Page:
Maranoa reflects on flood anniversaryFriday February 1, 2013 - 12:00 EDT
While the clean-up is well underway in many flood-affected southern Queensland communities, one town will pause to remember its biggest flood event on record.
This weekend marks 12 months since the Maranoa River rose to unprecedented levels, inundating 80 per cent of Mitchell, in the southern inland.
Maranoa Mayor Robert Loughnan says there is still a lot of work to do.
"Obviously we had three consecutive flood events here in the Maranoa, so we're very much finishing off some of the roadworks that still have to be done, that are still outstanding," he said.
"In many cases those have to be repaired a couple of times in some places, although we were fortunate I guess in that the floods largely happened across different areas across those three years."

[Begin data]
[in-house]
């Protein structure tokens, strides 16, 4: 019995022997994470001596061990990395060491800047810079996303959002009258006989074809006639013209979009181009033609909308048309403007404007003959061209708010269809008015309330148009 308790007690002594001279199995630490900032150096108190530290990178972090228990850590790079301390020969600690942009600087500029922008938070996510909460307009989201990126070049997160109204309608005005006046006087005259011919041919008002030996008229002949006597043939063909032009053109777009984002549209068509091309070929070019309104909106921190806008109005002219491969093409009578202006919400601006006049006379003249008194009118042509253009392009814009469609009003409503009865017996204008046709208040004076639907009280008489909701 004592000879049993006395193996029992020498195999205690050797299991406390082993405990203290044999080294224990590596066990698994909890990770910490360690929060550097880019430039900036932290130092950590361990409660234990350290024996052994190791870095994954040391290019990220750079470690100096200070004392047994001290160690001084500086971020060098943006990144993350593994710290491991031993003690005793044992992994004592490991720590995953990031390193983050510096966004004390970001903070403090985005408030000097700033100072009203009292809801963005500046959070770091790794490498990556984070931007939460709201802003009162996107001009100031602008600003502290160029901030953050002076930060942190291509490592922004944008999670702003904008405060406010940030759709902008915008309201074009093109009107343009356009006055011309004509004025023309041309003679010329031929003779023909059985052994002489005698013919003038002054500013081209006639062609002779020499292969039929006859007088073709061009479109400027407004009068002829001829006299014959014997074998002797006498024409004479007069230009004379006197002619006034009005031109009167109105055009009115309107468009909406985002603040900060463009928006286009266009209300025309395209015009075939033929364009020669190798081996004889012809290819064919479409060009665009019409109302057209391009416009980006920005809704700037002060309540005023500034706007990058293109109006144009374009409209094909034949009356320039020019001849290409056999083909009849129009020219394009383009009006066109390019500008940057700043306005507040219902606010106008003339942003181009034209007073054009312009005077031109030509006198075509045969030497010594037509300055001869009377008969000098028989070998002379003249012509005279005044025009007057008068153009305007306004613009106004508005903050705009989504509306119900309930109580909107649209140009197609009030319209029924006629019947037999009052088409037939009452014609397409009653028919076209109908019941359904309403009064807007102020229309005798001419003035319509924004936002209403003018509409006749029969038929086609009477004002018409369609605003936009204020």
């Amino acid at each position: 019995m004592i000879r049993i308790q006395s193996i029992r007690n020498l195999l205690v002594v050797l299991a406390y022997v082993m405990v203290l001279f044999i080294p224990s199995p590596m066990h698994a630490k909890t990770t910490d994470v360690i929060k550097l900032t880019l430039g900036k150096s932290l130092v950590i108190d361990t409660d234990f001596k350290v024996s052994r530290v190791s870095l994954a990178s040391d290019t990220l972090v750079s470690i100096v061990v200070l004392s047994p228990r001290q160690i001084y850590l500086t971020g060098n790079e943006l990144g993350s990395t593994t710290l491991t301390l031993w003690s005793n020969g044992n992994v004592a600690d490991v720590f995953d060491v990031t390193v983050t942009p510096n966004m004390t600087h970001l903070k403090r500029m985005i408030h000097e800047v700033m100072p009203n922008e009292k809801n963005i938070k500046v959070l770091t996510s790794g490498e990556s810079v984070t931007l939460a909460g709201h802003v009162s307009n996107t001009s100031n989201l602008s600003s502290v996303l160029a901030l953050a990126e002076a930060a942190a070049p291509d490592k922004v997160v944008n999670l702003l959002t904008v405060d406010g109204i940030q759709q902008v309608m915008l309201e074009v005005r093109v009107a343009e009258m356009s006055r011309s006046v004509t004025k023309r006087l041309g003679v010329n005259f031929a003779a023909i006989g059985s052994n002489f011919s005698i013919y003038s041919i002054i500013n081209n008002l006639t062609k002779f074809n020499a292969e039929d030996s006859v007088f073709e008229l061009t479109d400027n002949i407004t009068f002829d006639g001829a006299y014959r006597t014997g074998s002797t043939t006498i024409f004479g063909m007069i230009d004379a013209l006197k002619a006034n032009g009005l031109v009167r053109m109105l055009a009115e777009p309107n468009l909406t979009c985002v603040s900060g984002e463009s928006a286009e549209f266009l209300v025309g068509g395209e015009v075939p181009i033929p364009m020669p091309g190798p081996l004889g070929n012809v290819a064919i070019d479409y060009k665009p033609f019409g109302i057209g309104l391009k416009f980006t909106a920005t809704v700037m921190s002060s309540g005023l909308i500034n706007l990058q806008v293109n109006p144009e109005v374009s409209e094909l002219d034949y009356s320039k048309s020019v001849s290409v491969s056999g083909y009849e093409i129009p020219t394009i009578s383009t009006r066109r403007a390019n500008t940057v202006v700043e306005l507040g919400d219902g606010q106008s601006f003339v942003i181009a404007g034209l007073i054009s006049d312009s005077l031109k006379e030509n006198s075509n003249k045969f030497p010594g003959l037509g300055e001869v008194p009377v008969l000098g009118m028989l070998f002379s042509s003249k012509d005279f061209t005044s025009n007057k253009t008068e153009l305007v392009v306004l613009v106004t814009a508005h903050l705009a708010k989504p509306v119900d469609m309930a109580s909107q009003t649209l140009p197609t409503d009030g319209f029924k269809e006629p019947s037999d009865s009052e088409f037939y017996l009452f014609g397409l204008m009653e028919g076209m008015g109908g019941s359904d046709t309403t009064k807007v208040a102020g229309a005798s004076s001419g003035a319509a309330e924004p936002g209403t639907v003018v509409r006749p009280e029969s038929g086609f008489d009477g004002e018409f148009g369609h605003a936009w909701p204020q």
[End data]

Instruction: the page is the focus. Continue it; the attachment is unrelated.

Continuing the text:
Councillor Loughnan says locals are sympathising with what flood-impacted communities are going through at the moment.
"It's a horrible feeling of deja vu all around," he said.
"If anything, I can be grateful, I guess, that we haven't been saddled with that burden once again but we have had three years of it previously which hasn't been a great feeling.
"But obviously you look to our east at places like the North Burnett and Western Downs and a lot of the coastal shires as well - they're going through a very tough time and I know exactly how they feel.
"It's an awful thing for a community to have to face up to."
© ABC 2013
More breaking news
Snowfalls in southern Tasmania have trapped a number of cars on a highway south of Hobart.
Papua New Guinea's prime minister Peter O'Neill says he may review a recent ban on importing Australian fruit and vegetables into the country.
Shoalhaven oyster farmers face hundreds of thousands of dollars in losses as floods wash away salinity
Oyster farms flooded in this week's downpour at Greenwell Point on the New South Wales south coast could lose hundreds of thousands of dollars' worth of oysters.